28 January 09 | Chad W. Post | Comments [1]

I’m sure that most fans of Latin American literature are already familiar with University of Texas Press’s long tradition of publishing great works in translation. Back in the day they did Borges, Clarice Lispector, even Juan Rulfo. But for the past few years the series has been pretty silent . . .

But yesterday I (and a few others) got an e-mail from Casey Kittrell, who is slowly but surely rebuilding the list. This is fantastic news, and the first title — And Let the Earth Tremble at its Centers by Gonzalo Celorio — sounds pretty interesting:

Professor Juan Manuel Barrientos prefers footsteps to footnotes. Fighting a hangover, he manages to keep his appointment to lead a group of students on a walking lecture among the historic buildings of downtown Mexico City. When the students fail to show up, however, he undertakes a solo tour that includes more cantinas than cathedrals. Unable to resist either alcohol itself or the introspection it inspires, Professor Barrientos muddles his personal past with his historic surroundings, setting up an inevitable conclusion in the very center of Mexico City.

The book officially comes out in March, and we’ll definitely post a long review of it as soon as possible.

....
Class
Class by Francesco Pacifico
Reviewed by Vincent Francone

The thing about Class is that I don’t know what the hell to think about it, yet I can’t stop thinking about it. I’ll begin by dispensing with the usual info that one may want to know when considering adding. . .

Read More >

The Dispossessed
The Dispossessed by Szilárd Borbély
Reviewed by Jason Newport

To be, or not to be?

Hamlet’s enduring question is one that Szilárd Borbély, acclaimed Hungarian poet, verse-playwright, librettist, essayist, literary critic, short-story writer, and, finally, novelist, answered sadly in the negative, through his suicide in 2014, at the. . .

Read More >

A Greater Music
A Greater Music by Bae Suah
Reviewed by Pierce Alquist

A Greater Music is the first in a line of steady and much-anticipated releases by Bae Suah from key indie presses (this one published by Open Letter). Building off of the interest of 2016 Best Translated Book Award longlist nominee. . .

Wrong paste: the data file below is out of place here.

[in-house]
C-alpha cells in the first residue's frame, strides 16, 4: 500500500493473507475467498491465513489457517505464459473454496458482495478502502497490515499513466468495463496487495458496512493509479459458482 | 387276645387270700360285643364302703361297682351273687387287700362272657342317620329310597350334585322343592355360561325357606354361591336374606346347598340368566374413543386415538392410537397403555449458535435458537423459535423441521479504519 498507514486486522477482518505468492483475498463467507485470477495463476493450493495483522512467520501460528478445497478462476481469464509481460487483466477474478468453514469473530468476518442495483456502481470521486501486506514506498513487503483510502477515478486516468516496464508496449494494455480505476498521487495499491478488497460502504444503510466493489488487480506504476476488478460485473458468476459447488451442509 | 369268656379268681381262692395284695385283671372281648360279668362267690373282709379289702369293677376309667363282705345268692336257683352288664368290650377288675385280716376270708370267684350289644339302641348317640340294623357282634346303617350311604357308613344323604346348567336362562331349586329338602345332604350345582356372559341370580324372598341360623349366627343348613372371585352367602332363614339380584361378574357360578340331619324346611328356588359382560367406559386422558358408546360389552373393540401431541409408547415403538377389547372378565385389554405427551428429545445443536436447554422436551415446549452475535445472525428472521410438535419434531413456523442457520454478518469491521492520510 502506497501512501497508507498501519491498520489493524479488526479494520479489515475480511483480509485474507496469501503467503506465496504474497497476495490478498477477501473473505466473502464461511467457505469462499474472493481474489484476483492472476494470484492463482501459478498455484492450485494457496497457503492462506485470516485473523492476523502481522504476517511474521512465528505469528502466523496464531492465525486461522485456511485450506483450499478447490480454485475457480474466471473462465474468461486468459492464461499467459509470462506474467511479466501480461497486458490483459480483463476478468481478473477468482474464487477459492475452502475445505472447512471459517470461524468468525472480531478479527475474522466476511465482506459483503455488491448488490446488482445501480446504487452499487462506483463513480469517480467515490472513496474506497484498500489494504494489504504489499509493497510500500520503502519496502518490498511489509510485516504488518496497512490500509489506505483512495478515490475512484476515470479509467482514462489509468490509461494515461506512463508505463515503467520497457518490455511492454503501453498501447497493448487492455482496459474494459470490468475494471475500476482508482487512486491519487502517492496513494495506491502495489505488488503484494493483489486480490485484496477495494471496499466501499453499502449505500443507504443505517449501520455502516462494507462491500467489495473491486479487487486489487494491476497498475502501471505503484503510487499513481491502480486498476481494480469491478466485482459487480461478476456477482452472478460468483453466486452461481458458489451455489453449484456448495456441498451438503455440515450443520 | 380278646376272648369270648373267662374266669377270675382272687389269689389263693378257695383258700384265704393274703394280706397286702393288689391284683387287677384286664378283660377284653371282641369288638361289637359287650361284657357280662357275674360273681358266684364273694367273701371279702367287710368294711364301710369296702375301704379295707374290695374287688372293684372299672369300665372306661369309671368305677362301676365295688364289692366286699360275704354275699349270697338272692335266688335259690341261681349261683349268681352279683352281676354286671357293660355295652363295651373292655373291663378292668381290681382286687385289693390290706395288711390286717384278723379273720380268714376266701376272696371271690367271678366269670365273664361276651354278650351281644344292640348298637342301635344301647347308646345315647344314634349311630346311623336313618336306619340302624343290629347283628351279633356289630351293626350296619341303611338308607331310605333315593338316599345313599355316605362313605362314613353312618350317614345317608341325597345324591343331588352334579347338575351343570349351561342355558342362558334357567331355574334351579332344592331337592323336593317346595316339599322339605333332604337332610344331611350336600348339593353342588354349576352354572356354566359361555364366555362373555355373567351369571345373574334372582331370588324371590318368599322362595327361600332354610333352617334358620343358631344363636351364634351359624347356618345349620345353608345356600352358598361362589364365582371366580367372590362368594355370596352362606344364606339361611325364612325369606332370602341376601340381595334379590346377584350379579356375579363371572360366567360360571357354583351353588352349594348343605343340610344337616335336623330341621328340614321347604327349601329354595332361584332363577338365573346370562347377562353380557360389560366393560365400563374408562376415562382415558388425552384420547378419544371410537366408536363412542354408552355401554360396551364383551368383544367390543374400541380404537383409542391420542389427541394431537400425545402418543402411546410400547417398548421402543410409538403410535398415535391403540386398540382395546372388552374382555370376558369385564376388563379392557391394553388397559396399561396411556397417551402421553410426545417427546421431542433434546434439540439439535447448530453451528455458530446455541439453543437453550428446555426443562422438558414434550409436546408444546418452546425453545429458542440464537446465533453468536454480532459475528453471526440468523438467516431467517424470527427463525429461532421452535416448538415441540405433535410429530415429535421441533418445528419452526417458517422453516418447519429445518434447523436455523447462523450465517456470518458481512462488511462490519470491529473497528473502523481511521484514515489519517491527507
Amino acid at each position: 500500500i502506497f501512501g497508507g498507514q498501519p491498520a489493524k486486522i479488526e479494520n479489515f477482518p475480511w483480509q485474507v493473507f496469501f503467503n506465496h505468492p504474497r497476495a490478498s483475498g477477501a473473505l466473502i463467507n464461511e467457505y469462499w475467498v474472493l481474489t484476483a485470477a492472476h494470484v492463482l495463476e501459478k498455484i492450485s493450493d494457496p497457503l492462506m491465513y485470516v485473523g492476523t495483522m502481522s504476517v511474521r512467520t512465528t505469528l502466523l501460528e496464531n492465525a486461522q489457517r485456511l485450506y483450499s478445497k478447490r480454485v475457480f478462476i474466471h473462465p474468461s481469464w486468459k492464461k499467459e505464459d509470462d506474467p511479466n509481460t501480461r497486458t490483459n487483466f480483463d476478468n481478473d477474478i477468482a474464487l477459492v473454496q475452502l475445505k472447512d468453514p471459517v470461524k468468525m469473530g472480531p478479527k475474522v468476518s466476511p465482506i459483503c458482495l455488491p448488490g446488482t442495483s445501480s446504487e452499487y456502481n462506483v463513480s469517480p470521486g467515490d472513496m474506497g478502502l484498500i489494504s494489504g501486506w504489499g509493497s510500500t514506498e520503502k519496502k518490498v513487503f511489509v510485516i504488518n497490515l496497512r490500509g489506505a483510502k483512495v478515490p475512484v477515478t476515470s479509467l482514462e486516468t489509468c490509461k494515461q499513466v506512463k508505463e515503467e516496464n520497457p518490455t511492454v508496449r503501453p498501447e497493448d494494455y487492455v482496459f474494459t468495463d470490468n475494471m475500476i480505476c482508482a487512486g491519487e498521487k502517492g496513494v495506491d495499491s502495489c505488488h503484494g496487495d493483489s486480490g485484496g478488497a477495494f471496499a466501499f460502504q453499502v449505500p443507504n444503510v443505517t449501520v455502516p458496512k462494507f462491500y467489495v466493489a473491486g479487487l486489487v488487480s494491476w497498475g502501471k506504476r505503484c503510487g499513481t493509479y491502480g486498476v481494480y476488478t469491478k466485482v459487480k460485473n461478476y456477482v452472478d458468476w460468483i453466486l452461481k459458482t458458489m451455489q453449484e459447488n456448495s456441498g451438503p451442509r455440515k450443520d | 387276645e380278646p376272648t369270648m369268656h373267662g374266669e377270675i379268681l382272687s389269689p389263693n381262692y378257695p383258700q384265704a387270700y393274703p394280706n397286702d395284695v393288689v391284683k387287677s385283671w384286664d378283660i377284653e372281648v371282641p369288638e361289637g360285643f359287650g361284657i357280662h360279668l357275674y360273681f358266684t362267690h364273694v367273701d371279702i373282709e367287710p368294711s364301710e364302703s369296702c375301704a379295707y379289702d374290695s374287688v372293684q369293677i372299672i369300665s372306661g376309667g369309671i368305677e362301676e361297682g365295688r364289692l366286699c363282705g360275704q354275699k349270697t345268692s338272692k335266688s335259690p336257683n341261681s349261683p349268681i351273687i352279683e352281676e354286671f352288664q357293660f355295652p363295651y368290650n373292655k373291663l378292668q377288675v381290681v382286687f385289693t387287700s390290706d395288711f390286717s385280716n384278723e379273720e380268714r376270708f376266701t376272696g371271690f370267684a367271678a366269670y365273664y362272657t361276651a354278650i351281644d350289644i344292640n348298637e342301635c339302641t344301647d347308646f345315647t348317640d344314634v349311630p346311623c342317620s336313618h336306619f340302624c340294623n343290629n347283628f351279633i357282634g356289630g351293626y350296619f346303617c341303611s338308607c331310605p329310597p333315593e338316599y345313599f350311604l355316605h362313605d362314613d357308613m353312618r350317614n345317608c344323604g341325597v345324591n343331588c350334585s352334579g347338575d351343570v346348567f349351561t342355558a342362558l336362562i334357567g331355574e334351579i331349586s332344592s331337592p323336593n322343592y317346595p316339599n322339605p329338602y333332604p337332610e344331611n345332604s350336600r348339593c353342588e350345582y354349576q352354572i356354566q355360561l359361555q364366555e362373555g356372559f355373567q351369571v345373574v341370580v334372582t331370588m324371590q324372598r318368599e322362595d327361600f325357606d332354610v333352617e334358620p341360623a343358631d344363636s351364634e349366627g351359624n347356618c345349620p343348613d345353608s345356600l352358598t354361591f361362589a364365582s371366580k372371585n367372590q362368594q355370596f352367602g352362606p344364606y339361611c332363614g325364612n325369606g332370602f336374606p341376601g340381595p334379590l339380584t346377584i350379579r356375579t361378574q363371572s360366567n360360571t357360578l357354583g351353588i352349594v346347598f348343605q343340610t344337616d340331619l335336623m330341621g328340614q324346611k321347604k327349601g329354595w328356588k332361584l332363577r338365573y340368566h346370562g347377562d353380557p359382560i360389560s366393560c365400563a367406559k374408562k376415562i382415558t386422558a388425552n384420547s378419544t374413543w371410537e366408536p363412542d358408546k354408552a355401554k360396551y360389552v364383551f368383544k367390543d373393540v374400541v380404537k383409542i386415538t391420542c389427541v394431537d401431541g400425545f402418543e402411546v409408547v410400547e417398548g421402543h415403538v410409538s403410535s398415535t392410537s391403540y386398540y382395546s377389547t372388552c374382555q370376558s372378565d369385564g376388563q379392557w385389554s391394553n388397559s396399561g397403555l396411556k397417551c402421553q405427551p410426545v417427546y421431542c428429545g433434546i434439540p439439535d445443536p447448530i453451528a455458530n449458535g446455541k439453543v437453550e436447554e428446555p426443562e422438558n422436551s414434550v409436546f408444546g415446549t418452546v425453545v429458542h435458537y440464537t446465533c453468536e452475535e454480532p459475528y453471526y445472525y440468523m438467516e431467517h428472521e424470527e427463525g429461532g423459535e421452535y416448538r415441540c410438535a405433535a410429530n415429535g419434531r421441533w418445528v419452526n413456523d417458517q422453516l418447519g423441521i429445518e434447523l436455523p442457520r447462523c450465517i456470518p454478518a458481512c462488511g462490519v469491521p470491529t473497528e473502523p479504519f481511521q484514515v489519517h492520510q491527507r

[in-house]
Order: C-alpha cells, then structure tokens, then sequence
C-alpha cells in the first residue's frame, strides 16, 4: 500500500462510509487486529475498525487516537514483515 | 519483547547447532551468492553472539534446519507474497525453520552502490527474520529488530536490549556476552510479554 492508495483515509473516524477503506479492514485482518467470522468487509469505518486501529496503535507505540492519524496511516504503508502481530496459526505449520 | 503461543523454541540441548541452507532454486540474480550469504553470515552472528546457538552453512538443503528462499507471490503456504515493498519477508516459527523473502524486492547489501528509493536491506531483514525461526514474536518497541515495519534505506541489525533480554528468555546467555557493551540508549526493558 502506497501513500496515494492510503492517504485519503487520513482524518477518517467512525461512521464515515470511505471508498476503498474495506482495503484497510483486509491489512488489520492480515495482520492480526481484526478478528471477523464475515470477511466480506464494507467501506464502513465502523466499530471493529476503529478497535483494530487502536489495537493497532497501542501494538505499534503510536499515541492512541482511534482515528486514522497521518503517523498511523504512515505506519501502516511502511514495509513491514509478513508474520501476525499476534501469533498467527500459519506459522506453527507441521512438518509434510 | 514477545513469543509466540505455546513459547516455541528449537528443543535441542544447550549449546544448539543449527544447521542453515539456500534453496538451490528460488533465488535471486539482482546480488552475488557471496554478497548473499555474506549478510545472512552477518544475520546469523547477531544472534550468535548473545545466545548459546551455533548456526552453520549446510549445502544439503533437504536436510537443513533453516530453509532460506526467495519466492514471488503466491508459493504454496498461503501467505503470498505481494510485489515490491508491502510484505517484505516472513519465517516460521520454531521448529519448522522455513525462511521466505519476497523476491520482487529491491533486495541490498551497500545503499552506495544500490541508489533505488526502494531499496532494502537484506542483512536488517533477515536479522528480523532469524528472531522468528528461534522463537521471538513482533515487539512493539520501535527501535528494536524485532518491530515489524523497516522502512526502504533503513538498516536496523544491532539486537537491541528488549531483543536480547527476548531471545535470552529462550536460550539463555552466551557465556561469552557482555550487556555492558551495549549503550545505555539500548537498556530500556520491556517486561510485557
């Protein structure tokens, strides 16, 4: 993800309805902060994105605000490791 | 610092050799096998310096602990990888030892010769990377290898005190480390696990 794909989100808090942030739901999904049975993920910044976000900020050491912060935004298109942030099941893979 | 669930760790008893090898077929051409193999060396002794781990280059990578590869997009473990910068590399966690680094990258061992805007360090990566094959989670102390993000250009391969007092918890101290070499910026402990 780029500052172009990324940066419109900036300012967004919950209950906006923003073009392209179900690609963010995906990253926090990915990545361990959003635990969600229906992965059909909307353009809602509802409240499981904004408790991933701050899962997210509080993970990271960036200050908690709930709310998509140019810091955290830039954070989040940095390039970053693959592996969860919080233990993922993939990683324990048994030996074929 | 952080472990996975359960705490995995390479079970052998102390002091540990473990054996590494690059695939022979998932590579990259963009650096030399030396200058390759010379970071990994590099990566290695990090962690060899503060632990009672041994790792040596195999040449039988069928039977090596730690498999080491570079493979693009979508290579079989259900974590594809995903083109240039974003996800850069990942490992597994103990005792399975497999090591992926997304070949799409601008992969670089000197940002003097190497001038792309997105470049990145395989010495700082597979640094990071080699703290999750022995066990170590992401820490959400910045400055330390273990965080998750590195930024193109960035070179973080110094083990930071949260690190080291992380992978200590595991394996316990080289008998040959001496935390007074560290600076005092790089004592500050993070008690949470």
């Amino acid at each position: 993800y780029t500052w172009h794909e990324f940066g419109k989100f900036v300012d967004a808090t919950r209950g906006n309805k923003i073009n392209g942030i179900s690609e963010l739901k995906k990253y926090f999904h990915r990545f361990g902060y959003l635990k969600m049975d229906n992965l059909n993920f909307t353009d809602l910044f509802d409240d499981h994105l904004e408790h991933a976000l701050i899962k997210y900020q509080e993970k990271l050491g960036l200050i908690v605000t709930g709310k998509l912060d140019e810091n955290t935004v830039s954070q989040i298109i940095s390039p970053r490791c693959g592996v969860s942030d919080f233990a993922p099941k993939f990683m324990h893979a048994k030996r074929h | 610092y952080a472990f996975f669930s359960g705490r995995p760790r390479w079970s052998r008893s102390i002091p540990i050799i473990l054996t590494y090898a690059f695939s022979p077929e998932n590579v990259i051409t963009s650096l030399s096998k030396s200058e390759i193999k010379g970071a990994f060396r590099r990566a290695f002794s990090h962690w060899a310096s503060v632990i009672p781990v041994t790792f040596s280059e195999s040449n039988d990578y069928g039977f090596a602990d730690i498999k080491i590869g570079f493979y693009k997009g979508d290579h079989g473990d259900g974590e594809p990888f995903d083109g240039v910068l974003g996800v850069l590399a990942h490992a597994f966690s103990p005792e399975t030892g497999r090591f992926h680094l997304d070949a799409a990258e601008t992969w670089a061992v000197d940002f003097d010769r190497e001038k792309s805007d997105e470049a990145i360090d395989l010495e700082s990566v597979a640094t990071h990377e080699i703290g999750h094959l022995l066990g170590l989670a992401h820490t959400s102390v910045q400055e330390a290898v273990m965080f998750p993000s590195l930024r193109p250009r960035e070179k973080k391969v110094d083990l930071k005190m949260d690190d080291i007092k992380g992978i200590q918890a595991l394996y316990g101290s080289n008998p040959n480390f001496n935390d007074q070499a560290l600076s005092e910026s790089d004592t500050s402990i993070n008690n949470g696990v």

Read More >

Two Lost Souls: on "Revulsion" and "Cabo De Gata"
Two Lost Souls: on "Revulsion" and "Cabo De Gata" by Horacio Castellanos Moya; Eugen Ruge
Reviewed by Tim Lebeau

The dislocation of individuals from the countries of their birth has long been a common theme in contemporary literature. These two short novels recently translated into English appear firmly rooted in this tradition of ex-pat literature, but their authors eschew. . .

Read More >

Melancholy
Melancholy by László Földényi
Reviewed by Jason Newport

In Melancholy, Hungarian author, critic, and art theorist László Földényi presents a panorama of more than two thousand years of Western historical and cultural perspectives on the human condition known as melancholia. In nine chapters, Földényi contrasts the hero worship. . .

Read More >

The Hatred of Music
The Hatred of Music by Pascal Quignard
Reviewed by Jeanne Bonner

Pascal Quignard’s __The Hatred of Music_ is the densest, most arcane, most complex book I’ve read in ages. It’s also a book that covers a topic so basic, so universal—almost primordial—that just about any reader will be perversely thrilled by. . .

Read More >

Fragile Travelers
Fragile Travelers by Jovanka Živanović
Reviewed by Damian Kelleher

In Gustave Flaubert’s Madame Bovary, Flaubert attempted to highlight the ordinary, tired, and often crass nature of common expressions by italicising them within the text. When Charles, Emma Bovary’s mediocre husband, expresses himself in a manner akin to that of. . .

Read More >